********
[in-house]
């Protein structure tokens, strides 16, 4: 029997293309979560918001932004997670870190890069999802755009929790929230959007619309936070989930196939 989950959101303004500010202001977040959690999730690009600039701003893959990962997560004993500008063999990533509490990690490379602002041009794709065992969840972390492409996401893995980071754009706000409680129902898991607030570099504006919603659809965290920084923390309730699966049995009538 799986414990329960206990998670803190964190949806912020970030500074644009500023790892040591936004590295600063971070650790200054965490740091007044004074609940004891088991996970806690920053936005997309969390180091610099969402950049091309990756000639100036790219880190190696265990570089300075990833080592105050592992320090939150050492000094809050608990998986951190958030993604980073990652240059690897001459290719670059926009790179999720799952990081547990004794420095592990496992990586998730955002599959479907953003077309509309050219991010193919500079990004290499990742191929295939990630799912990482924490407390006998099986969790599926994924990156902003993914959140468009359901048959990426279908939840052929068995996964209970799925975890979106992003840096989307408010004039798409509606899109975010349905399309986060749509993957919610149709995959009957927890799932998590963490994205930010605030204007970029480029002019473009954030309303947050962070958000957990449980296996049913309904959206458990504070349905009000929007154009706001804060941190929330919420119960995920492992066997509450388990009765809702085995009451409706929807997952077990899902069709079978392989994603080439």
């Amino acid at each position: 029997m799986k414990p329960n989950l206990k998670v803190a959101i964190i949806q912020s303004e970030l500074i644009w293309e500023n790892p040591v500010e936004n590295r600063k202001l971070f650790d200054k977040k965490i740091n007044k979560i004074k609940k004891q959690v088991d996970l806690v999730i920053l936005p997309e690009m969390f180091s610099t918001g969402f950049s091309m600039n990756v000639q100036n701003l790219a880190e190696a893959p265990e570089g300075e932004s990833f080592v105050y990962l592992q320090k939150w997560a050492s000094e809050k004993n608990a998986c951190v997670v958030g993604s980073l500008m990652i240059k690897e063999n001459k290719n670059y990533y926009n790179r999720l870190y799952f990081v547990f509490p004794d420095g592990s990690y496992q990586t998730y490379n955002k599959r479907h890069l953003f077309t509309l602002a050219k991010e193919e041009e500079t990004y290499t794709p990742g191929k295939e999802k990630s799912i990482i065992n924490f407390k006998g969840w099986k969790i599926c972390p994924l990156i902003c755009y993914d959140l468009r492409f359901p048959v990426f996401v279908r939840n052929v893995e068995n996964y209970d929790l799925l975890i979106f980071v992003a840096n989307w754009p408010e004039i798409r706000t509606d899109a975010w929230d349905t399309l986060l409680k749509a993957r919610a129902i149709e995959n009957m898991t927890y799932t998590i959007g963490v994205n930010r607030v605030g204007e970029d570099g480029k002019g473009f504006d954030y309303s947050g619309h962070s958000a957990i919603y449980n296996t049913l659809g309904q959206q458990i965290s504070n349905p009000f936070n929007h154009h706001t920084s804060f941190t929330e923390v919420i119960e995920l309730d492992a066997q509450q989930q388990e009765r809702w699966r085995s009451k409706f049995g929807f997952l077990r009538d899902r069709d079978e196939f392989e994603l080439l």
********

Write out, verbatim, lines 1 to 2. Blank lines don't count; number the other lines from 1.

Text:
[in-house]
């Protein structure tokens, strides 16, 4: 029997293309979560918001932004997670870190890069999802755009929790929230959007619309936070989930196939 989950959101303004500010202001977040959690999730690009600039701003893959990962997560004993500008063999990533509490990690490379602002041009794709065992969840972390492409996401893995980071754009706000409680129902898991607030570099504006919603659809965290920084923390309730699966049995009538 799986414990329960206990998670803190964190949806912020970030500074644009500023790892040591936004590295600063971070650790200054965490740091007044004074609940004891088991996970806690920053936005997309969390180091610099969402950049091309990756000639100036790219880190190696265990570089300075990833080592105050592992320090939150050492000094809050608990998986951190958030993604980073990652240059690897001459290719670059926009790179999720799952990081547990004794420095592990496992990586998730955002599959479907953003077309509309050219991010193919500079990004290499990742191929295939990630799912990482924490407390006998099986969790599926994924990156902003993914959140468009359901048959990426279908939840052929068995996964209970799925975890979106992003840096989307408010004039798409509606899109975010349905399309986060749509993957919610149709995959009957927890799932998590963490994205930010605030204007970029480029002019473009954030309303947050962070958000957990449980296996049913309904959206458990504070349905009000929007154009706001804060941190929330919420119960995920492992066997509450388990009765809702085995009451409706929807997952077990899902069709079978392989994603080439």